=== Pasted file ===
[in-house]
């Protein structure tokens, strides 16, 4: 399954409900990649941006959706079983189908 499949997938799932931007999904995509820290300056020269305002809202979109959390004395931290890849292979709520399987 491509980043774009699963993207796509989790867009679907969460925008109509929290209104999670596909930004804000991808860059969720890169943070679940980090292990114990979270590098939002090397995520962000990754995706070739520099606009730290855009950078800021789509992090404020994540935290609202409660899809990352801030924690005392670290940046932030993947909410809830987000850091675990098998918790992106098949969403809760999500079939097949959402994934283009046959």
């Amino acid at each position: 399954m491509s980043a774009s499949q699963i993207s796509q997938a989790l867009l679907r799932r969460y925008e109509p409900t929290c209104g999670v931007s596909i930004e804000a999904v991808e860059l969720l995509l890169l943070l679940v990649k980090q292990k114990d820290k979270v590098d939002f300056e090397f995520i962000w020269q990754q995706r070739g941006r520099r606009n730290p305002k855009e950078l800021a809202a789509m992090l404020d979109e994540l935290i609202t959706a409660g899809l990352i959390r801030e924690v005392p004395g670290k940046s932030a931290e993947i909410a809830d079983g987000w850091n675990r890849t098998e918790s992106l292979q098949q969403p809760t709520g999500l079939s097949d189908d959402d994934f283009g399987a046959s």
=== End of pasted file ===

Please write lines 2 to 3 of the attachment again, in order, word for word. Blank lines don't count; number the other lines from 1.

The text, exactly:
């Protein structure tokens, strides 16, 4: 399954409900990649941006959706079983189908 499949997938799932931007999904995509820290300056020269305002809202979109959390004395931290890849292979709520399987 491509980043774009699963993207796509989790867009679907969460925008109509929290209104999670596909930004804000991808860059969720890169943070679940980090292990114990979270590098939002090397995520962000990754995706070739520099606009730290855009950078800021789509992090404020994540935290609202409660899809990352801030924690005392670290940046932030993947909410809830987000850091675990098998918790992106098949969403809760999500079939097949959402994934283009046959």
């Amino acid at each position: 399954m491509s980043a774009s499949q699963i993207s796509q997938a989790l867009l679907r799932r969460y925008e109509p409900t929290c209104g999670v931007s596909i930004e804000a999904v991808e860059l969720l995509l890169l943070l679940v990649k980090q292990k114990d820290k979270v590098d939002f300056e090397f995520i962000w020269q990754q995706r070739g941006r520099r606009n730290p305002k855009e950078l800021a809202a789509m992090l404020d979109e994540l935290i609202t959706a409660g899809l990352i959390r801030e924690v005392p004395g670290k940046s932030a931290e993947i909410a809830d079983g987000w850091n675990r890849t098998e918790s992106l292979q098949q969403p809760t709520g999500l079939s097949d189908d959402d994934f283009g399987a046959s």